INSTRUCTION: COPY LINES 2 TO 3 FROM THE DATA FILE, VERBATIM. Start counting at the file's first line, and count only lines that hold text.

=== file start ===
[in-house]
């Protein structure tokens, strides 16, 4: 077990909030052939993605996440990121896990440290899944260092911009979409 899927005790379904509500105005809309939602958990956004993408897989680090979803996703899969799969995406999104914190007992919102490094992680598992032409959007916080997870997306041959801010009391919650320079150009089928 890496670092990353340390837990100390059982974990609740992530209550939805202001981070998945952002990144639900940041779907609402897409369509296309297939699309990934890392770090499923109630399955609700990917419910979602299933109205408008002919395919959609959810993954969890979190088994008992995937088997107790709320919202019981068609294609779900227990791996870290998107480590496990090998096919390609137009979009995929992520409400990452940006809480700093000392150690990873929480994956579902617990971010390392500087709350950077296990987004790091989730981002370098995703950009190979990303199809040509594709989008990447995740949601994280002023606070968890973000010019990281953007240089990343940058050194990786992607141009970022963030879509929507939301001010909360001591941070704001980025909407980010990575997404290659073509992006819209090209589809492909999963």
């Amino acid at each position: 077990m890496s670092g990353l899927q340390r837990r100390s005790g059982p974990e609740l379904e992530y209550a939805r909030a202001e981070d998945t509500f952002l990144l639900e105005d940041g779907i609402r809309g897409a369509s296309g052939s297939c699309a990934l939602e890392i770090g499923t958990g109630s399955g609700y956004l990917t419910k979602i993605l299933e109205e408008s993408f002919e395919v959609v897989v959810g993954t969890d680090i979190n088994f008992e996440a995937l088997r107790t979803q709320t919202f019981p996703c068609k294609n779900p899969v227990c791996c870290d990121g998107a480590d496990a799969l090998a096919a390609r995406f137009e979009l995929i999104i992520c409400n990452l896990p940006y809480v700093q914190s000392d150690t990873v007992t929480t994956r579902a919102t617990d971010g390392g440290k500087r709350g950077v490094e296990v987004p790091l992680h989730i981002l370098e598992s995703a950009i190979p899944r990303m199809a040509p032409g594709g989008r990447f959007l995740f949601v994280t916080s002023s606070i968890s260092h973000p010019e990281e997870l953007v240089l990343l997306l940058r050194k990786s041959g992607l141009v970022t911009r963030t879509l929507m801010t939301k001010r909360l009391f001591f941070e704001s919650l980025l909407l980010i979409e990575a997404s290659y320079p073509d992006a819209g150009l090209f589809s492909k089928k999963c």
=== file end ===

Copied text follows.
């Protein structure tokens, strides 16, 4: 077990909030052939993605996440990121896990440290899944260092911009979409 899927005790379904509500105005809309939602958990956004993408897989680090979803996703899969799969995406999104914190007992919102490094992680598992032409959007916080997870997306041959801010009391919650320079150009089928 890496670092990353340390837990100390059982974990609740992530209550939805202001981070998945952002990144639900940041779907609402897409369509296309297939699309990934890392770090499923109630399955609700990917419910979602299933109205408008002919395919959609959810993954969890979190088994008992995937088997107790709320919202019981068609294609779900227990791996870290998107480590496990090998096919390609137009979009995929992520409400990452940006809480700093000392150690990873929480994956579902617990971010390392500087709350950077296990987004790091989730981002370098995703950009190979990303199809040509594709989008990447995740949601994280002023606070968890973000010019990281953007240089990343940058050194990786992607141009970022963030879509929507939301001010909360001591941070704001980025909407980010990575997404290659073509992006819209090209589809492909999963």
């Amino acid at each position: 077990m890496s670092g990353l899927q340390r837990r100390s005790g059982p974990e609740l379904e992530y209550a939805r909030a202001e981070d998945t509500f952002l990144l639900e105005d940041g779907i609402r809309g897409a369509s296309g052939s297939c699309a990934l939602e890392i770090g499923t958990g109630s399955g609700y956004l990917t419910k979602i993605l299933e109205e408008s993408f002919e395919v959609v897989v959810g993954t969890d680090i979190n088994f008992e996440a995937l088997r107790t979803q709320t919202f019981p996703c068609k294609n779900p899969v227990c791996c870290d990121g998107a480590d496990a799969l090998a096919a390609r995406f137009e979009l995929i999104i992520c409400n990452l896990p940006y809480v700093q914190s000392d150690t990873v007992t929480t994956r579902a919102t617990d971010g390392g440290k500087r709350g950077v490094e296990v987004p790091l992680h989730i981002l370098e598992s995703a950009i190979p899944r990303m199809a040509p032409g594709g989008r990447f959007l995740f949601v994280t916080s002023s606070i968890s260092h973000p010019e990281e997870l953007v240089l990343l997306l940058r050194k990786s041959g992607l141009v970022t911009r963030t879509l929507m801010t939301k001010r909360l009391f001591f941070e704001s919650l980025l909407l980010i979409e990575a997404s290659y320079p073509d992006a819209g150009l090209f589809s492909k089928k999963c």